Week 1: Know when to breathe (between phrases, at commas if needed, etc. Never in the middle of a word or idea). Begin looking ahead at words and melody.

Week 2: Have a solid knowledge of the melody when reading from the score.

Week 3: Have a solid knowledge of the interpretation of the song. Be ready to give a short synopsis to the class. (If you can’t find a word-for-word translation online, try using Babel Fish.)

Week 4: Have a solid knowledge of the pronunciation when reading from the score.

Week 5: Be able to sing with accompaniment.

Week 6: Be able to sing the song using the words written on an index card (no peeking at the score). Bring the index card to class with lyrics written on it already. (I started using this little trick after reading Joan Frey Boytim’s book The Private Voice Studio Handbook.)

Week 7: Entire song from memory with accompaniment (no peeking at music or index card).

Week 8: Dynamics memorized and diction perfect.

Now, having a plan is all very well and good, but just how does a beginning singer go about learning the words to a foreign language piece?

The easiest way is to choose books that have CDs with pronunciation help on them. I love the books in The Vocal Library series, published by Hal Leonard. The CDs in this series also include the accompaniments.

What if you already have your music picked out from another source, and you don’t have access to a recorded pronunciation?

Well, you can do one of two things: You can learn the IPA (International Phonetic Alphabet) just for that song, and this isn’t too difficult, as long as you are willing to dedicate an afternoon or two to research. The information is out there, and readily available, but learning it can be a little time-consuming.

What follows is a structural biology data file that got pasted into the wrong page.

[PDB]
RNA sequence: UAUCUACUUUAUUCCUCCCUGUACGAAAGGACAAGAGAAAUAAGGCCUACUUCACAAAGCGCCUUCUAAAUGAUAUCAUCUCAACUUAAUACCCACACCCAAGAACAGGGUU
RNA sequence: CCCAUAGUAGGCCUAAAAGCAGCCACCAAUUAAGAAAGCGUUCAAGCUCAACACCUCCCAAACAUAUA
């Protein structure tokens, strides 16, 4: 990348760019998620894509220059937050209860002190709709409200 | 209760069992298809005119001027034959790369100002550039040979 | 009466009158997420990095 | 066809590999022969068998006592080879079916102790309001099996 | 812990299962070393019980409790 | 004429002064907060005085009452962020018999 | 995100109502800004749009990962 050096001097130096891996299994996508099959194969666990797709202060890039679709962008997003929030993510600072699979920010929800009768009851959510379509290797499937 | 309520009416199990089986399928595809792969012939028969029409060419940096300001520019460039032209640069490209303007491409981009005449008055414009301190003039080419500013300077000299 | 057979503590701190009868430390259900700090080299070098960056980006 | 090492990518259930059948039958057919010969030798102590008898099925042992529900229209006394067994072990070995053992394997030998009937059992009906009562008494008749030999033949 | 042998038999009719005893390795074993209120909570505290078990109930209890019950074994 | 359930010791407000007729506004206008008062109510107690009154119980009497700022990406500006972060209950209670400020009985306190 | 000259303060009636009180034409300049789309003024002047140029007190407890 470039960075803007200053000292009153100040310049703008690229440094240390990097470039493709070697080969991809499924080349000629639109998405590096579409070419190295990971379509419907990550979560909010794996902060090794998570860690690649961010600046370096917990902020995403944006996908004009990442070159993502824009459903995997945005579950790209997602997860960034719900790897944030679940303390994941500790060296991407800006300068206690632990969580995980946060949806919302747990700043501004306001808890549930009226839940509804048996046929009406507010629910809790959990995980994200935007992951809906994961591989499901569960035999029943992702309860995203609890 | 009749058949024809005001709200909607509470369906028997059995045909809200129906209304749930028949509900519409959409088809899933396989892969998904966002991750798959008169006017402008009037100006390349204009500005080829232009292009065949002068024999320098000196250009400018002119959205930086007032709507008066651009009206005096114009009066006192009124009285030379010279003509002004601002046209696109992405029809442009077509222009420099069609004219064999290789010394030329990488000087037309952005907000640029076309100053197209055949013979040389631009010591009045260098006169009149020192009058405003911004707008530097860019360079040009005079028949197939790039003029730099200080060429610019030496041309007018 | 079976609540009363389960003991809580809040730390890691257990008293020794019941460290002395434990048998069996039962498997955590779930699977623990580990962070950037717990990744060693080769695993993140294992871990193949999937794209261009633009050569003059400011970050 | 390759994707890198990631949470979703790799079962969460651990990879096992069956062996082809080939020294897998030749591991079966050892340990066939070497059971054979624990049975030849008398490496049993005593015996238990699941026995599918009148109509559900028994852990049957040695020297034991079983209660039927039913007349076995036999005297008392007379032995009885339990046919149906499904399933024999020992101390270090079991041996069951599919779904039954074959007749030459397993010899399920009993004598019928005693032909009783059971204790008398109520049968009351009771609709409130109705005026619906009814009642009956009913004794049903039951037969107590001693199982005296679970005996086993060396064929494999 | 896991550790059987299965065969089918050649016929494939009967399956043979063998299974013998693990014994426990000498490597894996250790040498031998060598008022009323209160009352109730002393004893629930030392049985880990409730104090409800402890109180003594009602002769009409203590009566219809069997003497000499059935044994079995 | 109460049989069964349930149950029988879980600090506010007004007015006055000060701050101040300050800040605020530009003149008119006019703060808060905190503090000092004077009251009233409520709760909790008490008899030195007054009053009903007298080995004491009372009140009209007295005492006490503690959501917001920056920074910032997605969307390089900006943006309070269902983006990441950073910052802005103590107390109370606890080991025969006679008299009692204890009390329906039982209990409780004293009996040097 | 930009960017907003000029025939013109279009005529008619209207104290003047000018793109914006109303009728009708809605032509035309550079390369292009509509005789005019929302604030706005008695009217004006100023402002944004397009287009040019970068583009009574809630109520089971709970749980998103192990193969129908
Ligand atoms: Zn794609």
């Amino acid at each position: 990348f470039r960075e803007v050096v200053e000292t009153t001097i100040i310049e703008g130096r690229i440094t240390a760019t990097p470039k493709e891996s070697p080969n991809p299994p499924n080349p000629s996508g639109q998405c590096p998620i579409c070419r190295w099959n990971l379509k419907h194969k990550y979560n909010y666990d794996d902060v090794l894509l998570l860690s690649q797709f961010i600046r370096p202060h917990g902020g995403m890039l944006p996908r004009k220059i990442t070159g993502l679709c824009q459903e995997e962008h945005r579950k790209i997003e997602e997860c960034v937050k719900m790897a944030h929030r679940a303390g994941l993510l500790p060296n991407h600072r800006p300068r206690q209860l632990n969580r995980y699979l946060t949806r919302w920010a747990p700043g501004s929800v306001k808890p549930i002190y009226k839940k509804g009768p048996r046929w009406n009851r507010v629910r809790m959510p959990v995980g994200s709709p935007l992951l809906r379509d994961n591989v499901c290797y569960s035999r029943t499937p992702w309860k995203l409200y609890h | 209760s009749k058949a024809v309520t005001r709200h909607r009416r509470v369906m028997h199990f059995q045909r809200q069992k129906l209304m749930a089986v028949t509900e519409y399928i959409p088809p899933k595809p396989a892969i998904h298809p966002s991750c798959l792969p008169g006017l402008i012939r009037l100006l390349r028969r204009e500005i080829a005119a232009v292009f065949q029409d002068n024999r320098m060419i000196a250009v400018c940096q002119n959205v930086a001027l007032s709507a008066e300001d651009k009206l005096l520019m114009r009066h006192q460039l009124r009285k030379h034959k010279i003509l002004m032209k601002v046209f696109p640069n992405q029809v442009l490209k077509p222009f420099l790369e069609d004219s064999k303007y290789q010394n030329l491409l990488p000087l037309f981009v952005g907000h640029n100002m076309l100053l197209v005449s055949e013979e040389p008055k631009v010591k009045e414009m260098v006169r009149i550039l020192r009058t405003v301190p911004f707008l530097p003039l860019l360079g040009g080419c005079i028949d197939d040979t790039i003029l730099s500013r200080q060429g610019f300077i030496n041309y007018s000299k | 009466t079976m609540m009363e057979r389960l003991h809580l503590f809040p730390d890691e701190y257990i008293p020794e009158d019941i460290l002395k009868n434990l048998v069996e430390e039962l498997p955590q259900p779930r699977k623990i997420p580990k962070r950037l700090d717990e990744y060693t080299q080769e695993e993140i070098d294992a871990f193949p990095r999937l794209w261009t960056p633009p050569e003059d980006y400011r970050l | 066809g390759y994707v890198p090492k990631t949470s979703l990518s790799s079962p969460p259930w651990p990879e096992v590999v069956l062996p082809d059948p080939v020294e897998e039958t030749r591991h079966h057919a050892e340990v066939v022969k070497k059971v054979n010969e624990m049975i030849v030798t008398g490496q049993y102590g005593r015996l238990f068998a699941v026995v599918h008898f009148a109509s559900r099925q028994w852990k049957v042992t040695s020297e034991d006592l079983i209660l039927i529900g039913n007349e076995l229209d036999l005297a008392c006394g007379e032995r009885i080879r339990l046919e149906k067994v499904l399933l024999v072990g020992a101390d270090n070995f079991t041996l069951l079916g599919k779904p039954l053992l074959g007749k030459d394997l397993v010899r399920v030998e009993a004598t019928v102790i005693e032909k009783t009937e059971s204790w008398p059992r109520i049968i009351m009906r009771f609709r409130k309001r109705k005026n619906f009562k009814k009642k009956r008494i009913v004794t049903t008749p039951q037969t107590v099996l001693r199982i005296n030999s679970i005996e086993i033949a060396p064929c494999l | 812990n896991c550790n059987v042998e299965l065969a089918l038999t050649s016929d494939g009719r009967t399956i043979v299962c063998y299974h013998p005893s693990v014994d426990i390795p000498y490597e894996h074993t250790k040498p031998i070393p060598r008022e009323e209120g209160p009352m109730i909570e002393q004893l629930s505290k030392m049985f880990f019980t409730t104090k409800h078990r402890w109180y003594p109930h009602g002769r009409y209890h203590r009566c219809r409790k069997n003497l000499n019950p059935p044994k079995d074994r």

For the serious student of voice, I recommend studying the IPA in-depth, for at least French, German, and Italian (Spanish and Latin are easy enough without knowing IPA). If you decide to learn IPA from scratch, begin with Italian. Not only is it a great starting place, but I have had trouble finding Italian pronunciations on CD.

The other thing you can do is find a good online text-to-speech converter (Google “online TTS”). The free online versions aren’t great sounding, but the diction is usually pretty accurate, so they are a good choice if you are willing to put up with listening to an electronic-sounding voice. Some sites allow you to choose either a male or female voice in many languages. Some let you slow down or speed up the playback, and others even let you download the result as an mp3. It’s faster than learning the IPA, but more annoying and less educational.

Have fun practicing!

Fun Memorization Technique for Children’s Choir

My 8:30 am homeschool choir always starts out a little slow. The kids are still tired; many of them rush to get to class on time, and some of the youngest members fall asleep on the ride to the studio. On top of all those things, it’s been very cold lately. So to start the day out right and energize a group of sleepyheads, we usually do laps around the chairs. Two days ago when I arrived at class, the room was divided up differently, and it just wasn’t practical to line up 15-20 chairs and run laps around them. There were too many things in the way, and I was afraid the children would trip and fall. So my son helped me put several chairs back-to-back in a smaller area of the room. It reminded me of the set-up for musical chairs, and I asked him if he had ever played. He hadn’t. The class arrived, and we ran small circles around the chairs. Later we started to sing one of our new songs that we are studying for a musical in May. I wanted them to march while singing to drive home the beat a little, and it dawned on everyone that the chairs were arranged for musical chairs. We decided to do the obvious thing, and play the game while learning the new song! It was so much fun! There was plenty of repetition since we sang the song over and over, but the children stayed interested and energized. Before the end of the game, most of the children had put their lyrics down and were singing from memory. They were laughing too, of course, but they were still learning!